There is nothing quite like unplugging in nature and camping is a great family activity to do so. During the summer or on vacation, it is normally hard to eat "right" and stick to a good routine. We want to let go and relax, and we should! However, our food and health shouldn't suffer too much because of it. I completely agree with the 80/20 rule. Have fun and do not stress out about what you are eating (that will add more stress to the body), but also make good, healthy decisions whenever you can. And of course any time you choose real food over processed it's a win-win.
Back in July, my family and I took one week and planned two types of camping trips. The first half of the week was camping in a cabin by hiking trails and streams at a NY state park, and the second half was out in Rhode Island where we pitched a tent on a campsite and drove to the beach to get the best of both worlds. While a lot to squeeze in for the week, we made sure to prepare ahead of time so it was less to think about as far as meals and snacks.
When it comes to camping and survival tips, I leave that to the hubby because he is the ultimate professional. Trust me, I was never the "camper" growing up (even with all those years in girl scouts) as my family grew up in the city. "Troop Beverly Hills" was more my style as my mom would say (now I'm really showing my age with that movie mention hah). How I turned into this camping, hiking and homesteader mom I will never know, but am sure glad I did (and can't help but thank my husband for teaching me the ropes).
In this article, I will focus solely on some real food camping tips for you and the whole family! Let's have some fun with this, mommas, and enjoy our kids while they still want to go on vacation with us!
How Long is Your Trip and What Type of Gear?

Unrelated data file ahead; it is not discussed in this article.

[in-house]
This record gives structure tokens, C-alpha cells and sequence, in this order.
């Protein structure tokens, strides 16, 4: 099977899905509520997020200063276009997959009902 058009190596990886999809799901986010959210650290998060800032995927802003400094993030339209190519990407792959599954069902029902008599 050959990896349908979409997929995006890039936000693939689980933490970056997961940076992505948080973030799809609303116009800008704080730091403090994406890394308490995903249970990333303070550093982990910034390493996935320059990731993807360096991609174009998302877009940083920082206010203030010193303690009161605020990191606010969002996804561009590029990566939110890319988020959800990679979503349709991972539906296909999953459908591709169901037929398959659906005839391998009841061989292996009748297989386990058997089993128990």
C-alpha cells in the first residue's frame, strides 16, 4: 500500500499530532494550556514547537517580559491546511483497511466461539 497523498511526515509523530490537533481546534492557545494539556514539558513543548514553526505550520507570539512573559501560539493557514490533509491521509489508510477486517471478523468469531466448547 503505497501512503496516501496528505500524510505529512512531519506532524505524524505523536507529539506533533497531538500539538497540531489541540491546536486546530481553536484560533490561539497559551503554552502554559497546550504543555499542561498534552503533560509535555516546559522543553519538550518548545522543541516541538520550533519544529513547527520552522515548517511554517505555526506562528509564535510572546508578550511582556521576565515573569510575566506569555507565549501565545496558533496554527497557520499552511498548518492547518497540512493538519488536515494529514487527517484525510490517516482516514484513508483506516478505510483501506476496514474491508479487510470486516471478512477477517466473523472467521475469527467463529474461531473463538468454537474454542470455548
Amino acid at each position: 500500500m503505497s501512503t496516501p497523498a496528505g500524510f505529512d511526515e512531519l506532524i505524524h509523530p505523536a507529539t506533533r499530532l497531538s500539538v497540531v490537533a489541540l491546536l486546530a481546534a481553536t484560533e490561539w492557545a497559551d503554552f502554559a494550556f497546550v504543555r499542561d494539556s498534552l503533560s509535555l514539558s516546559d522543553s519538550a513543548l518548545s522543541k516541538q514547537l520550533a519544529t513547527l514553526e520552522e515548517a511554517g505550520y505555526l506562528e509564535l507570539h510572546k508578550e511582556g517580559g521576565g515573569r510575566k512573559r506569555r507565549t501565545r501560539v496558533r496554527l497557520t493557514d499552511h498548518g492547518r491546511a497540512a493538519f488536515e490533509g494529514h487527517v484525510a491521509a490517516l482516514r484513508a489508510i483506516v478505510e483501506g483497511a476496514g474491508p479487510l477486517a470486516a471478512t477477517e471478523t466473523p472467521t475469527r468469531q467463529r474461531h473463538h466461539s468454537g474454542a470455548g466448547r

Are you sleeping in a tent, cabin or a camper? Will you have electricity or running water? How long will you be camping for? Where is the nearest the bathroom? These are all great questions to help prepare you for real food camping (and I threw the bathroom question in because of real life motherhood and potty training - it's always good to have a bathroom nearby and pack a travel potty for the kids!)
If you have a camper or cabin, for example, and access to electricity then you can bring a toaster oven, a blender or a coffee pot with you! Also you most likely will have a fridge so you can prepare more meals and bring more food with you and/or stay a longer duration.
Real Food Camping Inspiration
How to Prepare for Your Trip
Make food ahead of time such as pancakes, muffins or dips like guacamole (if you do not buy store-bought). You can reheat certain foods with your own method of cooking.
Prepare a pot of coffee in the morning before you head out in the car and store in a hot thermos to keep warm. That should give you at least 24 hours of hot (or warm) coffee if you have a high quality thermos.
Fill up everyone's water bottles for your travels and make sure to pack a separate "snack" bag for the car ride that you can easily grab within reach for the kiddos.
Depending on how long you will be camping for, research farmer's markets or farm-stands nearby (if you wish to purchase fresh meat, seafood or produce to cook). The following sites are a great place to start: localharvest.org, http://eatlocalgrown.com/, or www.buyfreshbuylocal.org.